Catching the flu
Though concerns about the H1N1 flu, commonly known as swine flu, are abating, health officials are still monitoring the virus in the event of a recurrence in the fall. American City & County spoke with Robert Pestronk, executive director of the Washington-based National Association of City & County Health Officials, about local governments’ level of preparation for that possibility and for the rise of other, possibly deadlier, new viruses.
Q: What is the current status of H1N1?
A: Of course, the new cases are still appearing in communities where there haven’t been cases before, so we’re still actively sharing information with our members so that they have the information they need when they need it. For many communities, cases appeared over the last couple of weeks, and we have been busy sharing some of the information from those who have already had cases. We’ll be following the progress of H1N1 in the southern hemisphere, trying to keep up with what it may look like when it comes back in the fall, if it does come back.
Q: Are people taking the threat from viruses less seriously because those outbreaks were not as harmful as feared?
A: The public is much better informed now as a result of this [outbreak] than they might have been otherwise. I’m sure there will be some who think that this was overkill, and there are some who will not take seriously subsequent warning, but my guess is that more people appreciate being informed, appreciate being regularly updated about the information, and will factor some of the things they learned into what they will do the next time and so the public, generally speaking, will be better prepared.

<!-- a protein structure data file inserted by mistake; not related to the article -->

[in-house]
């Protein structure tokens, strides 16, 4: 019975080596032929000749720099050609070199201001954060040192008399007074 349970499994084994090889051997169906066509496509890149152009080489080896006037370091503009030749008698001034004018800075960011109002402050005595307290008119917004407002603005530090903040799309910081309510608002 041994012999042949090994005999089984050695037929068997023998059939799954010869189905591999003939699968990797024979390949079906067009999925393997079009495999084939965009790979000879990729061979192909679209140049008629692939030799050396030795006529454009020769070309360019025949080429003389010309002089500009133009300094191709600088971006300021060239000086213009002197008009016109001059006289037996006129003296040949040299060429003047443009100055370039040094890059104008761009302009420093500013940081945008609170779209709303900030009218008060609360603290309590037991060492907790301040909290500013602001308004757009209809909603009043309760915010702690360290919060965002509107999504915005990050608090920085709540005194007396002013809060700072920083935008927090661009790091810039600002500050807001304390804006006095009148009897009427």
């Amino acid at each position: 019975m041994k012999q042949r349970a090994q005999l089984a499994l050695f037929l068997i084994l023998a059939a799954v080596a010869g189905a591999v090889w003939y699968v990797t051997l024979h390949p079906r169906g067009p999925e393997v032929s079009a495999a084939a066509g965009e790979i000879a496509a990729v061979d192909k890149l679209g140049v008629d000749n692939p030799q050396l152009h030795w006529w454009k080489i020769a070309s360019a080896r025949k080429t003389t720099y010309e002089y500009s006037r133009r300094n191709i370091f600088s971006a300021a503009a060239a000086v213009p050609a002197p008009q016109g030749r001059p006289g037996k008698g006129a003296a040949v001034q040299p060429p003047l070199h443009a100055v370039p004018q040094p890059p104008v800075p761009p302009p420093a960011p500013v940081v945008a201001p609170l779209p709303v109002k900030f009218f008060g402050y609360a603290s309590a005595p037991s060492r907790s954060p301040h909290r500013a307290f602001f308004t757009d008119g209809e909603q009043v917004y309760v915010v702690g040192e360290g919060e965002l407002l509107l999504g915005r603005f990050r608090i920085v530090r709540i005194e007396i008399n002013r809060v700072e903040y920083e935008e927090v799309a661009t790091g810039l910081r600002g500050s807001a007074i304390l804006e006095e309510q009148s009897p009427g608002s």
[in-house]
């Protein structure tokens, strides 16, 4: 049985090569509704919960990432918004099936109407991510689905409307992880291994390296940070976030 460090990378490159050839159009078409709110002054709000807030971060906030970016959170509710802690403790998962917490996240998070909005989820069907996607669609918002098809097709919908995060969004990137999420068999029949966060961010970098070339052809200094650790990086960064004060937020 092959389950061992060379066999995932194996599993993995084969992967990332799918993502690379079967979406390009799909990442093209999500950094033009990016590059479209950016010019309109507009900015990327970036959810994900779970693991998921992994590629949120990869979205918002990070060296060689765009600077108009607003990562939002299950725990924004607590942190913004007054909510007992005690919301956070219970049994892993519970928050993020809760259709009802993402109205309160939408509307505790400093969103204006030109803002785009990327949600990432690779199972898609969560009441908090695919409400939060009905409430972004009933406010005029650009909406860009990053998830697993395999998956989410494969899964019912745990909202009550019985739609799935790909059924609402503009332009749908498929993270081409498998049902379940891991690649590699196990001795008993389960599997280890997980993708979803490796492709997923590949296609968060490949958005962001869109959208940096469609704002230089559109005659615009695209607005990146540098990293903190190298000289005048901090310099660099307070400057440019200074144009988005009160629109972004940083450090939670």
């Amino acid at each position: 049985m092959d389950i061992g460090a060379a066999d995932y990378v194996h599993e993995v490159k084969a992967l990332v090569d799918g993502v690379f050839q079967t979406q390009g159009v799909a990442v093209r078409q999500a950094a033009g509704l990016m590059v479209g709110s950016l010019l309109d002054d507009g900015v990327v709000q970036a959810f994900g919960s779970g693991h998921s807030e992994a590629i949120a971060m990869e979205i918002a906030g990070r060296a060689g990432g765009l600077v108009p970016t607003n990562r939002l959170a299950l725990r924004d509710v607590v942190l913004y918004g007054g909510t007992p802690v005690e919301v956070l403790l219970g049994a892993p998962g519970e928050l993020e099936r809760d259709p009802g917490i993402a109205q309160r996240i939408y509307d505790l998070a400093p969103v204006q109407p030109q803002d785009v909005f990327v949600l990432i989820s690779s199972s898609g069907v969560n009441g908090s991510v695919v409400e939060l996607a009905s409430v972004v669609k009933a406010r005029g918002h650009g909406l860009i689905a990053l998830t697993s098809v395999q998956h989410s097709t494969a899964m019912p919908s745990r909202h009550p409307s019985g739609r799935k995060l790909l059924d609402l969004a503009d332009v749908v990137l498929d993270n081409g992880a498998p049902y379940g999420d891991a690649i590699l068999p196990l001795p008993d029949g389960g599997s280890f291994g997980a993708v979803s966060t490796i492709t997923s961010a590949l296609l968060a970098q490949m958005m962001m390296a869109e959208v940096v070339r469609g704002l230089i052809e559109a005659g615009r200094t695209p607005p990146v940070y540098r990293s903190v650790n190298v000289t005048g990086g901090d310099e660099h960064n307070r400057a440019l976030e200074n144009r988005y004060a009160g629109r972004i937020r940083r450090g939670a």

Q: What is the most important role that city and county health departments will play if there is a major outbreak of some kind of disease?
A: It will be to assess the presence of disease and the extent of disease in their community. It will be to have ahead of time thought through the resources that are available within their community to respond to some large outbreak. And, it will be to have worked carefully and closely with members of the community and organizations within their community to prepare them for a subsequent outbreak. I think that one of the most important takeaways from this recent experience is that local health departments in many cases are not funded adequately to respond well, and that many discovered over the course of the last couple of weeks that hopefully the governing boards and chief executive officers for communities have discovered the importance and the value of their local health department and the need to ensure, even in these difficult times, that they have a constant and sustained source of funding.
Q: How does the H1N1 outbreak compare with the previous outbreaks of avian flu and SARS?
A: Like avian flu, and like SARS, the cases have affected many fewer people to date than we thought they might. And, for this particular virus, the virus appears to cause only mild effects in most people. So, in contrast to the outbreak that we might have seen, this is milder and has infected fewer people than we thought it might. It’s a wake up call to think about what would be necessary and the resources that would be necessary if, in fact, this had been a more infectious strain of virus and was a strain that had more serious health consequences than appear to be the case now.